Prabhupada: Profit-making may be wrong, but that exploitative tendency is always there, whether it is a communist or a capitalist system. In Bengal it is said that during the winter season the bugs cannot come out because of the severe cold. So they become dried up, being unable to suck any blood. But as soon as the summer season comes the bugs get the opportunity to come out, so they immediately bite someone and suck his blood to their full satisfaction. Our mentality in this material world is the same: to exploit others and become wealthy. Whether you are a communist in the winter season or a capitalist in the summer season, your tendency is to exploit others. Unless there is a change of heart, this exploitation will go on.
I once knew a mill worker who acquired some money. Then he became the proprietor of the mill and took advantage of his good fortune to become a capitalist. Henry Ford is another example. He was an errand boy, but he got the opportunity to become a capitalist. There are many such instances. So, to a greater or lesser degree, the propensity is always there in human nature to exploit others and become wealthy. Unless this mentality is changed, there is no point in changing from a capitalist to a communist society. Material life means that everyone is seeking some profit, some adoration, and some position. By threats the state can force people to curb this tendency, but for how long? Can they change everyone’s mind by force? No, it is impossible. Therefore, Marx’s proposition is nonsense.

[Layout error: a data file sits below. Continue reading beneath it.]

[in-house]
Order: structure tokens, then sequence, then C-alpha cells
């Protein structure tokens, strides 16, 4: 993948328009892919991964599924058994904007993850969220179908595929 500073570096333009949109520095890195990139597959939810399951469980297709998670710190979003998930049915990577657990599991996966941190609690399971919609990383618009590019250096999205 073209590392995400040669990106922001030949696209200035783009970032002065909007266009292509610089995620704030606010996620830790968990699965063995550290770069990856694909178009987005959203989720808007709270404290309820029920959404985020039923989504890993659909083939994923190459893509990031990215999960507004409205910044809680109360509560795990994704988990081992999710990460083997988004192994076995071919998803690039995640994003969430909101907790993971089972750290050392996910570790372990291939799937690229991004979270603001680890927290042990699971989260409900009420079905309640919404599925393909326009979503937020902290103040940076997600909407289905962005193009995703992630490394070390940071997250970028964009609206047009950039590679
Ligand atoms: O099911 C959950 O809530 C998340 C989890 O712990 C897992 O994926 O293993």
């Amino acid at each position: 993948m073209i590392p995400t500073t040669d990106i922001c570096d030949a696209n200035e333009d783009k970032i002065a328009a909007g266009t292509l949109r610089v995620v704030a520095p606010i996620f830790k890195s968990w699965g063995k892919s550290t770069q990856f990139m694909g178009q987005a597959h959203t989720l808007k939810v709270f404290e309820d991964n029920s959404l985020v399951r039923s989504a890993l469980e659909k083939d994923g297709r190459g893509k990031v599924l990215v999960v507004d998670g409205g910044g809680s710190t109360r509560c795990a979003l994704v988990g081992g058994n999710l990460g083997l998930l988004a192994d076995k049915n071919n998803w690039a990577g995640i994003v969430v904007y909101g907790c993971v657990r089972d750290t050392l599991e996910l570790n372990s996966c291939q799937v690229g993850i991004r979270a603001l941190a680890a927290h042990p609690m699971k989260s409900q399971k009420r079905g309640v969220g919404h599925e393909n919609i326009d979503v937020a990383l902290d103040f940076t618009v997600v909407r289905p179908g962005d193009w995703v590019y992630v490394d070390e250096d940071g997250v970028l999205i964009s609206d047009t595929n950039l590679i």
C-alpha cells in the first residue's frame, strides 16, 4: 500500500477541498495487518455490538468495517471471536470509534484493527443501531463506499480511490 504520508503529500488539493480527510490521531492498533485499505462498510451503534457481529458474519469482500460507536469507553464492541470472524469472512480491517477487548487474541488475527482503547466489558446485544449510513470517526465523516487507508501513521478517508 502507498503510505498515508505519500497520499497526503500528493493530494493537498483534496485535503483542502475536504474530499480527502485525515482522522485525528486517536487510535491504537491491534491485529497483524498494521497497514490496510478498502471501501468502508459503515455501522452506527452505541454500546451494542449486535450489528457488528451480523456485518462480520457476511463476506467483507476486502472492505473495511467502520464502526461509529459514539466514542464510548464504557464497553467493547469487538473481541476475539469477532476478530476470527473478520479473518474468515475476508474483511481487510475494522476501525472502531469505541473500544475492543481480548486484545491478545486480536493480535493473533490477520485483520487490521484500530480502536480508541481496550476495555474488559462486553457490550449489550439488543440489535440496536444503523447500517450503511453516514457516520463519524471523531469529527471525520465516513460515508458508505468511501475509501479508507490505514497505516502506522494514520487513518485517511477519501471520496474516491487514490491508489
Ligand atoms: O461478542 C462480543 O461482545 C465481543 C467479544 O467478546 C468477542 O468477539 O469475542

Syamasundara: Marx thinks the minds of people can be changed by forced conditioning.
Prabhupada: That is not possible. Even a child cannot be convinced by force, what to speak of a mature, educated man. We have the real process for changing people’s minds: chanting the Hare Krishna mantra. Ceto-darpana-marjanam: this process cleanses the heart of material desires. We have seen that people in Moscow are not happy. They are simply waiting for another revolution. We talked to one working-class boy who was very unhappy. When a pot of rice is boiling, you can take one grain and press it between your fingers, and if it is hot you can understand all the rice is boiling. Thus we can understand the position of the Russian people from the sample of that boy. We could also get further ideas by talking with Professor Kotofsky from the Indian Department of Moscow University. How foolish he was! He said that after death everything is finished. If this is his knowledge, and if that young boy is a sample of the citizenry, then the situation in Russia is very bleak. They may theorize about so many things, but we could not even purchase sufficient groceries in Moscow. There were no vegetables, fruits, or rice, and the milk was of poor quality. If that Madrasi gentleman had not contributed some dahl and rice, then practically speaking we would have starved. The Russians’ diet seemed to consist of only meat and liquor.